[man-uh-riz-uh m]
See more synonyms for mannerism on
  1. a habitual or characteristic manner, mode, or way of doing something; distinctive quality or style, as in behavior or speech: He has an annoying mannerism of tapping his fingers while he talks. They copied his literary mannerisms but always lacked his ebullience.
  2. marked or excessive adherence to an unusual or a particular manner, especially if affected: Natural courtesy is a world apart from snobbish mannerism.
  3. (usually initial capital letter) a style in the fine arts developed principally in Europe during the 16th century, chiefly characterized by a complex perspectival system, elongation of forms, strained gestures or poses of figures, and intense, often strident color.

Origin of mannerism

First recorded in 1795–1805; manner1 + -ism
Related formsman·ner·ist, nounman·ner·is·tic, adjectiveman·ner·is·ti·cal·ly, adverbnon·man·ner·is·tic, adjectivesem·i·man·ner·is·tic, adjective Unabridged Based on the Random House Unabridged Dictionary, © Random House, Inc. 2018

Examples from the Web for mannerisms

Contemporary Examples of mannerisms

Historical Examples of mannerisms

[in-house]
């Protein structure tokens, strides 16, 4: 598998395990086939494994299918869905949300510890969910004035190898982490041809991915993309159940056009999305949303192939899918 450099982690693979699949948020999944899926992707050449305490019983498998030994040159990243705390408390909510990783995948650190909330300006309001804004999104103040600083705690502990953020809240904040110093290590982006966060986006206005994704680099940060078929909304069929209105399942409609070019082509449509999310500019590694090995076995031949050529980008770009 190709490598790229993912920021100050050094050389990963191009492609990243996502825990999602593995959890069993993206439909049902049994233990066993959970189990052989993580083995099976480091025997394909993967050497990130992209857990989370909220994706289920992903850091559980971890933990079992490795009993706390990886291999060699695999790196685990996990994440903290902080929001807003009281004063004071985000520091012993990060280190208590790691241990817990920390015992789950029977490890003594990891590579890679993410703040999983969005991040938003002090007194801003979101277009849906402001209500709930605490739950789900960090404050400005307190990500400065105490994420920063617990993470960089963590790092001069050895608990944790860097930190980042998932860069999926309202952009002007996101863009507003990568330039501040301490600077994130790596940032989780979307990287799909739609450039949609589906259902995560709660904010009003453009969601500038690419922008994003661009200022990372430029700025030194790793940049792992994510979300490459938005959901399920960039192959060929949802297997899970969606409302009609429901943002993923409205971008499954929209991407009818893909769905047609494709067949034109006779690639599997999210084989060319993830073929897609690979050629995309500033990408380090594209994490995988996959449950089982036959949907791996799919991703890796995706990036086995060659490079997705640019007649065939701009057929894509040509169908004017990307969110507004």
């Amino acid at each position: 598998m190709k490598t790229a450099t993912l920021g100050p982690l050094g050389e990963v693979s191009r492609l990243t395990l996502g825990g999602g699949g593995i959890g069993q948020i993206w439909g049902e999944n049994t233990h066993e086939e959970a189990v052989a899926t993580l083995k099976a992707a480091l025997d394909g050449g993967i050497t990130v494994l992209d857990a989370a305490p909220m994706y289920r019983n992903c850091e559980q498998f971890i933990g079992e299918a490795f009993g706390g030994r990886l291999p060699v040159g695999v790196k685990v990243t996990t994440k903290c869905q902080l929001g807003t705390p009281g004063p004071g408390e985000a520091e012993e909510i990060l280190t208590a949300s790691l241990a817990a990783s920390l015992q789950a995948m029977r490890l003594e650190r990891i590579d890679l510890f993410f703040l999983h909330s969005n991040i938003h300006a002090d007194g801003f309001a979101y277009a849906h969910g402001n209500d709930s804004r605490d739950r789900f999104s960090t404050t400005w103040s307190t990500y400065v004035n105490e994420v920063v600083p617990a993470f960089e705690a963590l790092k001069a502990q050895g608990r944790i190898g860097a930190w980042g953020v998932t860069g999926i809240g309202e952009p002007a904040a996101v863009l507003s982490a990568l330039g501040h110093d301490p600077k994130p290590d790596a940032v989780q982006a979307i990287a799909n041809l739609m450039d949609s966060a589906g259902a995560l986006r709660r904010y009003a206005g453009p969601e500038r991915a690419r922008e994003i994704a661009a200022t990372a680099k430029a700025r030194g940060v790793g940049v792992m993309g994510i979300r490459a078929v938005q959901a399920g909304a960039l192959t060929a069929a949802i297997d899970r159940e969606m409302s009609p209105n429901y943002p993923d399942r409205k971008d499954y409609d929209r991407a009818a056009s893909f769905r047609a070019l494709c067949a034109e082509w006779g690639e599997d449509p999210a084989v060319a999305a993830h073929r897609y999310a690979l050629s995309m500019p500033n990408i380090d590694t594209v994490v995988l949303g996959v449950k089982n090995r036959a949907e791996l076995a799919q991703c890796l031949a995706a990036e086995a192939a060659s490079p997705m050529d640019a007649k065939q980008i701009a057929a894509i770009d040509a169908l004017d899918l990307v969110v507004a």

• Make a list of "mannerisms" you have observed, and suggest how they may be cured.

    The Mind and Its Education

    George Herbert Betts

  • They repeated his tones, his attitudes, his mannerisms, in their several ways.

    The Story of a Play

    W. D. Howells

  • They carefully studied the speech and the mannerisms and customs of the Satorians.

    Islands of Space

    John W Campbell

  • Tone and mannerisms were in perfect imitation of Mrs. Mosher.

    A Son of the City

    Herman Gastrell Seely

  • She discussed his books and his mannerisms, even the growth of his popularity.

    The Celebrity, Complete

    Winston Churchill

British Dictionary definitions for mannerisms


  1. a distinctive and individual gesture or trait; idiosyncrasy
  2. (often capital) a principally Italian movement in art and architecture between the High Renaissance and Baroque periods (1520–1600) that sought to represent an ideal of beauty rather than natural images of it, using characteristic distortion and exaggeration of human proportions, perspective, etc
  3. adherence to a distinctive or affected manner, esp in art or literature
Derived Formsmannerist, nounmanneristic or manneristical, adjectivemanneristically, adverb
Collins English Dictionary - Complete & Unabridged 2012 Digital Edition © William Collins Sons & Co. Ltd. 1979, 1986 © HarperCollins Publishers 1998, 2000, 2003, 2005, 2006, 2007, 2009, 2012

Word Origin and History for mannerisms



"excessive use of distinctive methods in art or literature," 1803, from manner + -ism. Meaning "an instance of mannerism, habitual peculiarity" is from 1819. Related: Mannerisms.

Online Etymology Dictionary, © 2010 Douglas Harper

mannerisms in Medicine


  1. A distinctive behavioral trait; an idiosyncrasy.
The American Heritage® Stedman's Medical Dictionary Copyright © 2002, 2001, 1995 by Houghton Mifflin Company. Published by Houghton Mifflin Company.